author = "Yoram Agmon and Khandheria, {Buoy K.} and Irene Meissner and Schwartz, {Gary Lee} and Petterson, {Tanya M.} and {Michael O'Fallon}, W. and Federico Gentile and Spittell, {Peter C.} and Whisnant, {Jack P.} and Wiebers, {David O.} and Covalt, {Jody L.} and Sew, {James B.}",
year = "2001",
language = "English (US)",
volume = "76",
pages = "252--259",
journal = "Mayo Clinic Proceedings",
issn = "0025-6196",
publisher = "Elsevier Science",
number = "3",

}

TY - JOUR

T1 - Association of atrial fibrillation and aortic atherosclerosis

T2 - A population-based study

AU - Agmon, Yoram

AU - Khandheria, Buoy K.

AU - Meissner, Irene

AU - Schwartz, Gary Lee

AU - Petterson, Tanya M.

AU - Michael O'Fallon, W.

AU - Gentile, Federico

AU - Spittell, Peter C.

AU - Whisnant, Jack P.

AU - Wiebers, David O.

AU - Covalt, Jody L.

AU - Sew, James B.

PY - 2001

Y1 - 2001

N2 - Objective: To examine the association between atrial fibrillation (AF) and aortic atherosclerosis in the general population. Subjects and Methods: Transesophageal echocardiography was performed in 581 subjects, a random sample of the adult Olmsted County, Minnesota, population (45 years of age or older) participating in the Stroke Prevention: Assessment of Risk in a Community (SPARC) study. The frequency of aortic atherosclerosis was determined in 42 subjects with AF and compared with that in 539 subjects without AF (non-AF group). Results: Subjects with AF were significantly older than non-AF subjects (mean ± SD age, 82±10 vs 66±13 years, respectively: P<.001) and more commonly had hypertension (28 [66.7%] vs 288 [53.4%], respectively; P=.10). The 2 groups were similar in sex and frequency of diabetes mellitus, hyperlipidemia, or smoking history (P>.10). The odds of aortic atherosclerosis (of any degree) were 2.87 times greater (95% confidence interval [CI], 1.41-5.83; P=.004) and the odds of complex atherosclerosis (protruding atheroma <4 mm thick, mobile debris, or plaque ulceration) were 2.71 times greater (CI, 1.13-6.53; P=.03) in the AF group than in the non-AF group. Age was a significant predictor of aortic atherosclerosis (P<.001). After adjusting for age, the odds of atherosclerosis and complex atherosclerosis were not significantly different between the 2 groups (P=.13 and P=.75, respectively). Conclusions: In the general population, AF is associated with aortic atherosclerosis, including complex atherosclerosis. This association is related to age since both AF and aortic atherosclerosis are more frequent in the elderly population.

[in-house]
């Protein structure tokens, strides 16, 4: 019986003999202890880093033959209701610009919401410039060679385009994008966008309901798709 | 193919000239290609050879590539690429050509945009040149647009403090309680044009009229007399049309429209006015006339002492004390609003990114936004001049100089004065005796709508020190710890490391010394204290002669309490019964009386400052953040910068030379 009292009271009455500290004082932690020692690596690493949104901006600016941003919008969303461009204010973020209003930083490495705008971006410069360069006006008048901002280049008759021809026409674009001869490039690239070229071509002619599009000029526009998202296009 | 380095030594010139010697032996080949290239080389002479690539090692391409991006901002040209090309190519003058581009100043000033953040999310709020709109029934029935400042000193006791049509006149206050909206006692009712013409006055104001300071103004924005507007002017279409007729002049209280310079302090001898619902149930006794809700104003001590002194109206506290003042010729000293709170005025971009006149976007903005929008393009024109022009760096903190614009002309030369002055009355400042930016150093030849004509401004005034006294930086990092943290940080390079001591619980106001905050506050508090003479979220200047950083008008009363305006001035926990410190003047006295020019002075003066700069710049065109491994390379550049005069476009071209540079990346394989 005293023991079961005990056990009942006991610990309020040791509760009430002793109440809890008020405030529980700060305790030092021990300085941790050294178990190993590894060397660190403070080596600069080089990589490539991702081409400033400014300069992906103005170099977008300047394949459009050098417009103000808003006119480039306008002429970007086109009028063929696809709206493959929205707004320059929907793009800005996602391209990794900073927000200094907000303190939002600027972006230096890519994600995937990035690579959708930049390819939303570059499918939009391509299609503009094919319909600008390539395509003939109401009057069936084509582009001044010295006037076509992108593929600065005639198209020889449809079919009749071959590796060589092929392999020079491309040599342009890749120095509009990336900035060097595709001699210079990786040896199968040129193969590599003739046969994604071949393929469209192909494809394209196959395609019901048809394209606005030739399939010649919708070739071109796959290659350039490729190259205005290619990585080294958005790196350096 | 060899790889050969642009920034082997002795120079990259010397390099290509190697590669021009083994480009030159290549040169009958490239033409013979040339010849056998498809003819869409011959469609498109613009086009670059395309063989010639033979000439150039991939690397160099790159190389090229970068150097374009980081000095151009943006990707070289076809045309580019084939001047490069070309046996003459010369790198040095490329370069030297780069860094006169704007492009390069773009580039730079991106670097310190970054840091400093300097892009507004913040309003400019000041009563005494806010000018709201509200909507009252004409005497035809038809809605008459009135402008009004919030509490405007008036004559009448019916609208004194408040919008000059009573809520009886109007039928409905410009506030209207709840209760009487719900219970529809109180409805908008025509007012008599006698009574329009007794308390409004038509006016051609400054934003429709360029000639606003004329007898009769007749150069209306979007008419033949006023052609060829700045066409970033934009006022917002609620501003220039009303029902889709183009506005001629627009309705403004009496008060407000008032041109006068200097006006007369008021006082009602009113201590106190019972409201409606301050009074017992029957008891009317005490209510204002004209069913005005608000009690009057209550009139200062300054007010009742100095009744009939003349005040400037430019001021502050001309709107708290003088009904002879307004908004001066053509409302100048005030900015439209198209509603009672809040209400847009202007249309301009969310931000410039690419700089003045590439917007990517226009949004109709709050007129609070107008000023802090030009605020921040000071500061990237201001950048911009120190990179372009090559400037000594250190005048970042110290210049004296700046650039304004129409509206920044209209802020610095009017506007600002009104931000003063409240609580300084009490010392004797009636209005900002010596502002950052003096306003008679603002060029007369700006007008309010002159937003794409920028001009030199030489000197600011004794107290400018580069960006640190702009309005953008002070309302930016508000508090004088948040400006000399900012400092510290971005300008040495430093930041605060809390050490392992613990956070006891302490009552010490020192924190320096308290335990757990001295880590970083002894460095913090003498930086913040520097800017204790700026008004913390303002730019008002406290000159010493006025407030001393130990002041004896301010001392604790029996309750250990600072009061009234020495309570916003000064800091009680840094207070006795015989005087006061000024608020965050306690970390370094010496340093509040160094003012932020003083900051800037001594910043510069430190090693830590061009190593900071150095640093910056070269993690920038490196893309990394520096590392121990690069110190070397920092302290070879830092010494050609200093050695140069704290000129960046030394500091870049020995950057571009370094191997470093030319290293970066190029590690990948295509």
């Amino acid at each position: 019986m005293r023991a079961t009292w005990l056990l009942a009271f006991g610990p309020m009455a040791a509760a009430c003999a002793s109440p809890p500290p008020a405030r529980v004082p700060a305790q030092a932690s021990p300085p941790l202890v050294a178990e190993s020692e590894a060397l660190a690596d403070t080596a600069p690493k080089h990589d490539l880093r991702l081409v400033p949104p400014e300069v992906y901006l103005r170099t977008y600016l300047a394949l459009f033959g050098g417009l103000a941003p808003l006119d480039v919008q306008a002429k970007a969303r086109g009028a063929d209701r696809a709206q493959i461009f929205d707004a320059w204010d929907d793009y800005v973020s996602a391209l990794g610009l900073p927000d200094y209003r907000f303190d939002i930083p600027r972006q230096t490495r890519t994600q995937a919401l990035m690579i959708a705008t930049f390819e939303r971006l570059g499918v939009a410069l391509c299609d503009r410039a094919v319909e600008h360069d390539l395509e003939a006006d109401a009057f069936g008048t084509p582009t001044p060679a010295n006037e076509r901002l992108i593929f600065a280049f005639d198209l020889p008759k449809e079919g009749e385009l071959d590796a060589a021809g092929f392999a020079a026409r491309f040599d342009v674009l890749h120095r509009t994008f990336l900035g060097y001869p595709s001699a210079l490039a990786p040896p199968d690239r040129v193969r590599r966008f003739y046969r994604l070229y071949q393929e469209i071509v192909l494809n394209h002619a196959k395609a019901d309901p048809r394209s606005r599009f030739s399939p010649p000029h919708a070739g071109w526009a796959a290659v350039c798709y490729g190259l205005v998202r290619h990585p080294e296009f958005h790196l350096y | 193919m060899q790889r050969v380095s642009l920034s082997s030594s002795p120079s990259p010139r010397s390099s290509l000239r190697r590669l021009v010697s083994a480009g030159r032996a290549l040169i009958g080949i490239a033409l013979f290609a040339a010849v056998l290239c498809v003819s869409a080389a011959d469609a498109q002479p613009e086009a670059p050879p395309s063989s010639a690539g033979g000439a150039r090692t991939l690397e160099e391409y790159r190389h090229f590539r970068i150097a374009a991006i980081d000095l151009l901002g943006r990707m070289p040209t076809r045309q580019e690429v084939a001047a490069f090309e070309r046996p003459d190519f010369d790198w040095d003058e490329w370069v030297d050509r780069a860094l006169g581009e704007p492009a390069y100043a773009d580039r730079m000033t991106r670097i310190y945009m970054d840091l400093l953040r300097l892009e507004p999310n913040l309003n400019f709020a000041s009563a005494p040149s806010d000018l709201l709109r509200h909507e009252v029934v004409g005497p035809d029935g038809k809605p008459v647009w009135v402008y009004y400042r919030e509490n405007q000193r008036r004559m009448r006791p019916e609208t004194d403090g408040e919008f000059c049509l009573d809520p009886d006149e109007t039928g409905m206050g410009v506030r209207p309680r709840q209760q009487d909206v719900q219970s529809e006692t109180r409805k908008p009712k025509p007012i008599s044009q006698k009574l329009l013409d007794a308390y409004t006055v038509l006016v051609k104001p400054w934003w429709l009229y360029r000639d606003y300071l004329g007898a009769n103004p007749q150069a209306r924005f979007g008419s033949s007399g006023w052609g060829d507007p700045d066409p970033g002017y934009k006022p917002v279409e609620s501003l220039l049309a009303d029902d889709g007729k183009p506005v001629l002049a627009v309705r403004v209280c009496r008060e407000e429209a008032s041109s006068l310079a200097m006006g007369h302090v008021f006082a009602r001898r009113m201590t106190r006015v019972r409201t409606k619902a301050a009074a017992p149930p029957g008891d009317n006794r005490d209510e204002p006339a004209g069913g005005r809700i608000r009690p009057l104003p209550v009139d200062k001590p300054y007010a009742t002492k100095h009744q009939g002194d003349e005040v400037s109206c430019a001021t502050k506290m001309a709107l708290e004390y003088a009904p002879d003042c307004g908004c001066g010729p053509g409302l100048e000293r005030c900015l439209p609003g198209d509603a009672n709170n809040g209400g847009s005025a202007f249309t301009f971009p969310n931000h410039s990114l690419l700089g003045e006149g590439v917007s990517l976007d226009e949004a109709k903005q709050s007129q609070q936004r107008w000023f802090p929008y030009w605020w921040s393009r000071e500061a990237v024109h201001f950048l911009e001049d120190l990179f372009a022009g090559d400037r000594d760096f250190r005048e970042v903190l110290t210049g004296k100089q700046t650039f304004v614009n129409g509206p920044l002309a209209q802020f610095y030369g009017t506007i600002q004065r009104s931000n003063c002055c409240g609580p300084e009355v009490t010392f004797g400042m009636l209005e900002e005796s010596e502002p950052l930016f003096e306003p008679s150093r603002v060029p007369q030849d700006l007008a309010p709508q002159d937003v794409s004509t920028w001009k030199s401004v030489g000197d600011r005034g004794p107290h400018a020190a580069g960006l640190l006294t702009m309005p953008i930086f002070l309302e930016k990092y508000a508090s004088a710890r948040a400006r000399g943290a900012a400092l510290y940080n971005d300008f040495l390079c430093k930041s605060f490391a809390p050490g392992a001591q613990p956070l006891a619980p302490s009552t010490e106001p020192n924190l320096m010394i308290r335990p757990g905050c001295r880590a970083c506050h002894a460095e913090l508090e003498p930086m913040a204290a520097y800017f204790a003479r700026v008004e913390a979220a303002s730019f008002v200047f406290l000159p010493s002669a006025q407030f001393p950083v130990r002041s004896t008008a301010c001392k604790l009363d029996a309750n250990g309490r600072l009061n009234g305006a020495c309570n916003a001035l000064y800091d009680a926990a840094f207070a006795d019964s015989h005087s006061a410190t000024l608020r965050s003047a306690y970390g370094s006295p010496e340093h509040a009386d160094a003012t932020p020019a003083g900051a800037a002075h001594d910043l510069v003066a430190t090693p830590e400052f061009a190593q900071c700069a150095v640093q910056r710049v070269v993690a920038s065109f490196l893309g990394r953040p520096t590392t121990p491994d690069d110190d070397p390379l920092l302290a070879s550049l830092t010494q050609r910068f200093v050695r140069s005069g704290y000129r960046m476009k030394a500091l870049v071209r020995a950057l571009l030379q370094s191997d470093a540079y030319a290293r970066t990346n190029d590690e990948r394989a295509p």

AB - Objective: To examine the association between atrial fibrillation (AF) and aortic atherosclerosis in the general population. Subjects and Methods: Transesophageal echocardiography was performed in 581 subjects, a random sample of the adult Olmsted County, Minnesota, population (45 years of age or older) participating in the Stroke Prevention: Assessment of Risk in a Community (SPARC) study. The frequency of aortic atherosclerosis was determined in 42 subjects with AF and compared with that in 539 subjects without AF (non-AF group). Results: Subjects with AF were significantly older than non-AF subjects (mean ± SD age, 82±10 vs 66±13 years, respectively: P<.001) and more commonly had hypertension (28 [66.7%] vs 288 [53.4%], respectively; P=.10). The 2 groups were similar in sex and frequency of diabetes mellitus, hyperlipidemia, or smoking history (P>.10). The odds of aortic atherosclerosis (of any degree) were 2.87 times greater (95% confidence interval [CI], 1.41-5.83; P=.004) and the odds of complex atherosclerosis (protruding atheroma <4 mm thick, mobile debris, or plaque ulceration) were 2.71 times greater (CI, 1.13-6.53; P=.03) in the AF group than in the non-AF group. Age was a significant predictor of aortic atherosclerosis (P<.001). After adjusting for age, the odds of atherosclerosis and complex atherosclerosis were not significantly different between the 2 groups (P=.13 and P=.75, respectively). Conclusions: In the general population, AF is associated with aortic atherosclerosis, including complex atherosclerosis. This association is related to age since both AF and aortic atherosclerosis are more frequent in the elderly population.

UR - http://www.scopus.com/inward/record.url?scp=0035096675&partnerID=8YFLogxK

UR - http://www.scopus.com/inward/citedby.url?scp=0035096675&partnerID=8YFLogxK

M3 - Article

C2 - 11243271

AN - SCOPUS:0035096675

VL - 76

SP - 252

EP - 259

JO - Mayo Clinic Proceedings

JF - Mayo Clinic Proceedings

SN - 0025-6196

IS - 3

ER -